Philip Seymour Hoffman (center) is the latest Willy Loman in a new revival of Arthur Miller's classic, Death of a Salesman, directed by Mike Nichols. Hoffman stars with (from left) Andrew Garfield, Finn Wittrock and Linda Emond in the 63-year-old, Pulitzer Prize-winning play.
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Lee J. Cobb (center) starred in the original, 1949 Broadway production of Death of a Salesman.
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Playwright Arthur Miller (left) on set with Dustin Hoffman, who played Willy Loman on Broadway in 1984, and in a CBS Television adaptation of Miller's play in 1985.
Credit Eric Y. Exit / AP
Brian Dennehy and Elizabeth Franz starred in the 50th anniversary Broadway production of the play in 1999.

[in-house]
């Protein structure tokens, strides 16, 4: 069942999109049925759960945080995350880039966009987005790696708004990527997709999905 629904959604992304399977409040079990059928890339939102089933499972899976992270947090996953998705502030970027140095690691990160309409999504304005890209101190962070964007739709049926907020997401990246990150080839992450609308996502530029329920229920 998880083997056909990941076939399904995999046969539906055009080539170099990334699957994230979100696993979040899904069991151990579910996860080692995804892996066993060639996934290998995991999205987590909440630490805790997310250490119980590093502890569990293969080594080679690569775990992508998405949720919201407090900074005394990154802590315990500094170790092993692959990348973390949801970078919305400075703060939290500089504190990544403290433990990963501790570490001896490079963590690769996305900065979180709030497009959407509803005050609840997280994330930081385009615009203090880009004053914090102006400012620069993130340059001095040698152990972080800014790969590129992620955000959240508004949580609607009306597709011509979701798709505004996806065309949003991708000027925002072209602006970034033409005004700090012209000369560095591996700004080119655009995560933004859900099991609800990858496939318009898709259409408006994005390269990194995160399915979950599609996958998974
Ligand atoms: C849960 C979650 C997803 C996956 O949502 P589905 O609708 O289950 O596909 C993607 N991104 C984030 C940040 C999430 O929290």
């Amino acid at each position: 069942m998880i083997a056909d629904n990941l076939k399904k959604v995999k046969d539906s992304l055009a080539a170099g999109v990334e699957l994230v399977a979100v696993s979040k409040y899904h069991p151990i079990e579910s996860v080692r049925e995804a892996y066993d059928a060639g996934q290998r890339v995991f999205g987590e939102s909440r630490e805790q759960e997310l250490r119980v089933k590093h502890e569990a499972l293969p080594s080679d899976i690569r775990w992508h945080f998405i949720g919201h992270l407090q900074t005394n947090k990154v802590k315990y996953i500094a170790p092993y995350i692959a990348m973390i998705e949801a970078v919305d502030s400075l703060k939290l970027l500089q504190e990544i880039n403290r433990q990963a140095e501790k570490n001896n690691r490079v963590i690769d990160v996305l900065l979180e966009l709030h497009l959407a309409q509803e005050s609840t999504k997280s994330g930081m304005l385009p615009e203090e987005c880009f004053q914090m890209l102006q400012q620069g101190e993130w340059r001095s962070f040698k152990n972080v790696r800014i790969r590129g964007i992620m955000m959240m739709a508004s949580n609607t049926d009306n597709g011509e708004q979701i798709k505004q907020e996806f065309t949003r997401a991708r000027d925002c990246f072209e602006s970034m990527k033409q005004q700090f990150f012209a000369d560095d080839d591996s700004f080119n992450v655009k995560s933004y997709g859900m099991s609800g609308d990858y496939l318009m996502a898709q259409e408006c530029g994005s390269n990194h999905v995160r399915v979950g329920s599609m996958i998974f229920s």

When Philip Seymour Hoffman took the stage on March 15 in the new revival of Arthur Miller's Death of a Salesman, he became the fifth actor in 63 years to walk the boards of Broadway in the shoes of the blustery, beleaguered salesman, Willy Loman. In the last six decades, each incarnation of the play has resonated with a new generation of theatergoers.
Things are looking pretty good at the Dodgers spring training complex in Glendale, Ariz. They have Cy Young Award winning Clayton Kershaw anchoring their pitching staff and at the plate, the National league MVP runner-up, Matt Kemp.
"Hopefully, we can start out the way we finished last year and be consistent throughout the whole year," Kemp said.
Everyone has had enough of what's been happening off the field.